“The British were always telling us to hold regular elections: well they are certainly leading by example now, aren’t they? Democracy in action every other month now it seems,” reflects John Sisay. “It certainly makes our politics in Sierra Leone pretty dull by comparison: we only hold elections once every five years.”
Mr Sisay is standing to be president next year and there is a strong likelihood that he will emerge as the leader of his country. If he does not succeed, he says, it will not be for want of trying. “We south Londoners are pretty damned determined when we set our mind to something. Don’t forget, there is already one Tooting boy who is not doing too badly at politics at the moment,” he points out.
There was once the possibility that 47-year-old Mr Sisay, who spent a large part of his childhood in south London, may have followed Sadiq Khan, who he knows, into public life in Britain. Like the Mayor of London, he too was a member of the Labour Party and was also the president of the students’ union while at London University’s Goldsmith College.
But Mr Sisay decided that Sierra Leone, his home country, was where he wanted to serve. He has political connections there: his first cousin, Ernest Bai Koroma, is the current President and his family has long been socially and politically active. There are also financial connections, he is the former CEO of Sierra Rutile, the largest mining company for rutile, a mineral formed mainly of titanium dioxide, in the region and is the president of the Sierra Leone Chamber of Mines.
The rich deposits of one form of mineral, diamonds, should have been a great boon for Sierra Leone, but they also proved to be a source of much misery. Greed for the fabulous riches offered by “blood diamonds” led to bitter divisions, ending in a civil war which became noted for its savagery in killings, mutilations and rapes.
One of the key instigators of the violence and the industrial scale looting of diamonds was Charles Taylor, the leader of Liberia, the state next door. He has been indicted for war crimes and crimes against humanity at The Hague and sentenced to 50 years in prison.
But the legacy of the violence, with 50,000 killed in the civil war, followed by the devastating Ebola epidemic in which tens of thousands were infected and 3,000 died, has left Sierra Leone facing great hardship with a faltering economy and unemployment. It is, however, relatively stable, peaceful and held up as an example by the international community of what can be achieved if countries in difficult parts of the world have a chance to make their way without the scourge of internecine violence.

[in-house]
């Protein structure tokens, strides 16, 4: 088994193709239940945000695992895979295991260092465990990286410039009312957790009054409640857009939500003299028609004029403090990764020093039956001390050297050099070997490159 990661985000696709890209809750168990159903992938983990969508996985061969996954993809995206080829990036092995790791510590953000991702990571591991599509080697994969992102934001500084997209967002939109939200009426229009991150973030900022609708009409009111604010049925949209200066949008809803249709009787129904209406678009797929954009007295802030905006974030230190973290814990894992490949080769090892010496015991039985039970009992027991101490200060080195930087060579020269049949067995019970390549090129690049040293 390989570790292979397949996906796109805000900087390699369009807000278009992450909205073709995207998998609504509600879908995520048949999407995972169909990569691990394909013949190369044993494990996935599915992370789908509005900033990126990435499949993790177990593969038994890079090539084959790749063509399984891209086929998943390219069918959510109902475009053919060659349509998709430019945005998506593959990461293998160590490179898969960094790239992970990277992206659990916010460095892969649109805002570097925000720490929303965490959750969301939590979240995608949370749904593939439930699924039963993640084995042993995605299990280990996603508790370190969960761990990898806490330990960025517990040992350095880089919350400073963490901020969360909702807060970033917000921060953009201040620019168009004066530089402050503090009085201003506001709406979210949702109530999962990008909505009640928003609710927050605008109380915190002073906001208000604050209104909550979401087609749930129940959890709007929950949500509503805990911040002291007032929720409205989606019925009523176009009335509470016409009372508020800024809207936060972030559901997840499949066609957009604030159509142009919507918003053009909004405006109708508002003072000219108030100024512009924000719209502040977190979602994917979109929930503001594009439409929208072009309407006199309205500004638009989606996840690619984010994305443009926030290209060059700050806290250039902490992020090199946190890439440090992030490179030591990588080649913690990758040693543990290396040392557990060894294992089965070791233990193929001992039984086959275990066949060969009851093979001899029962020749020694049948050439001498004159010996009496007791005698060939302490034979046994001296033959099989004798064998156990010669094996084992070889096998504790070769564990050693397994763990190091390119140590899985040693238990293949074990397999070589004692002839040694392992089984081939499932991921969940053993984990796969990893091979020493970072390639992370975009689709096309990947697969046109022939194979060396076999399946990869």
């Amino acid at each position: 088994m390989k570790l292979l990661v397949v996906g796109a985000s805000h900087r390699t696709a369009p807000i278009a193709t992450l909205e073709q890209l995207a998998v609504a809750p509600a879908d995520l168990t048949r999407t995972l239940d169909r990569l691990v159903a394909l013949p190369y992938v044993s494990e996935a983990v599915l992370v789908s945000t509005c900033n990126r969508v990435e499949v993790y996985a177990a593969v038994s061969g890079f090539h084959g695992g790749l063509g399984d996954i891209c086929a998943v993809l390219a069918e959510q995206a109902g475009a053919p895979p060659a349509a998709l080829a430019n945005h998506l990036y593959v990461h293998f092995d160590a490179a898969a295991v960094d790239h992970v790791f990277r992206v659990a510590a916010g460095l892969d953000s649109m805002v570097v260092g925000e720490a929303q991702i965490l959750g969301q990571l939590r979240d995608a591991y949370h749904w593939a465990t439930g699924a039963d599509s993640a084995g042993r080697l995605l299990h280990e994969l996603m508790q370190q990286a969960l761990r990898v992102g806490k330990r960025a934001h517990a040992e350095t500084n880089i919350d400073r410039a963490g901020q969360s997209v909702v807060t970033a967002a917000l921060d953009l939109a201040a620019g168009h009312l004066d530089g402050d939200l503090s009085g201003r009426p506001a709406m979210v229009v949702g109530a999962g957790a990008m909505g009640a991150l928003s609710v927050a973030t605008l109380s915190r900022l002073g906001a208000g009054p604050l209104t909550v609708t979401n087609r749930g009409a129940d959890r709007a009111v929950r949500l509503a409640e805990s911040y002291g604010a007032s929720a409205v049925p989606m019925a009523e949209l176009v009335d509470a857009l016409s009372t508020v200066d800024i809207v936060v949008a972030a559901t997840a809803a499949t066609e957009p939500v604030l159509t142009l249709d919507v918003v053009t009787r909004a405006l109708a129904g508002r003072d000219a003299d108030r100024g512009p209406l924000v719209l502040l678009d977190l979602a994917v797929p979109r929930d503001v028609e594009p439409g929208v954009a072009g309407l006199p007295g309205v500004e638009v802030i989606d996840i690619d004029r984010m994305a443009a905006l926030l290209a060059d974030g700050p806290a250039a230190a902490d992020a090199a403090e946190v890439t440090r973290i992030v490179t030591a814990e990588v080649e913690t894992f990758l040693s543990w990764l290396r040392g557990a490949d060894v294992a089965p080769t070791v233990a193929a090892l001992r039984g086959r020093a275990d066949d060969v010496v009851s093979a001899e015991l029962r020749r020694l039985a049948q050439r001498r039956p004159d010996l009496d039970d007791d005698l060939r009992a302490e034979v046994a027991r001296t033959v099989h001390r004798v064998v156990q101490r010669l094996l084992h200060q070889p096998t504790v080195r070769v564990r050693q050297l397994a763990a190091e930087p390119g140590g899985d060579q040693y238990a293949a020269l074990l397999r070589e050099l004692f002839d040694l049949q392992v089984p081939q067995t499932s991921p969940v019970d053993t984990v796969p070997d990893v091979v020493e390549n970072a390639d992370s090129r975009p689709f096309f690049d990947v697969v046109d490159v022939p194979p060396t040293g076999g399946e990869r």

Sierra Leone is one of very few successes of Britain’s wars of liberal intervention – “Blair’s Wars” – which ended with the disaster of Iraq. British forces were sent in 18 years ago to fight vicious rebel factions and this was achieved, in no small measure, due to the ignoring of cautionary orders from London by the officer in command of UK forces, Brigadier David Richards (the future Chief of Defence Staff, General Sir David Richards). The UK continues to maintain a presence there through civil advisors and a military training team.
Mr Sisay believes that the relationship with Britain needs to be strengthened. “I don’t mean this in the sense of an old colonial power propping up a weak state. I accept the view that there is concern about just handing out aid,” he wants to stress.
“I am not in favour of what is seen as an African sense of entitlement. What we should be striving for is trade as well as aid and I think in this Sierra Leone has a lot to offer. Rebalancing the relationship with our international partners needs to be part of a wider plan.”
Mr Sisay is keen to point out the jobs he created while working for Rutile which employs thousands across the country, with 80 per cent of the senior management from Sierra Leone, rather than expatriates. He volunteered for the anti-Ebola campaign, stressing that the medical safety measures he and his team put in place resulted in “zero case” of the epidemic in the company’s mining areas. He has also, on a number of occasions, paid the salaries of teachers in parts of the country and offered loans on generous terms to small businesses.
The seeming altruism can, and has been, ascribed to smoothing his path to power. Mr Sisay accepts that he is open to that claim. But, he wants to add: “I have shown that I can run a business which is successful and also good for the wider community, and a dynamic private sector will be hugely important for the economy. I personally don’t need to get into power to make myself rich. Surely, it is a perfectly natural aspiration to give something back to one’s country.”
If it does not work out at the end of the day Mr Sisay could, perhaps, return to the party fold in Britain, with Labour now doing so unexpectedly well. “What is happening in the UK is really interesting,” he acknowledges. “But it is almost too exciting, I think I will stick to our more boring, sedate form of politics.”
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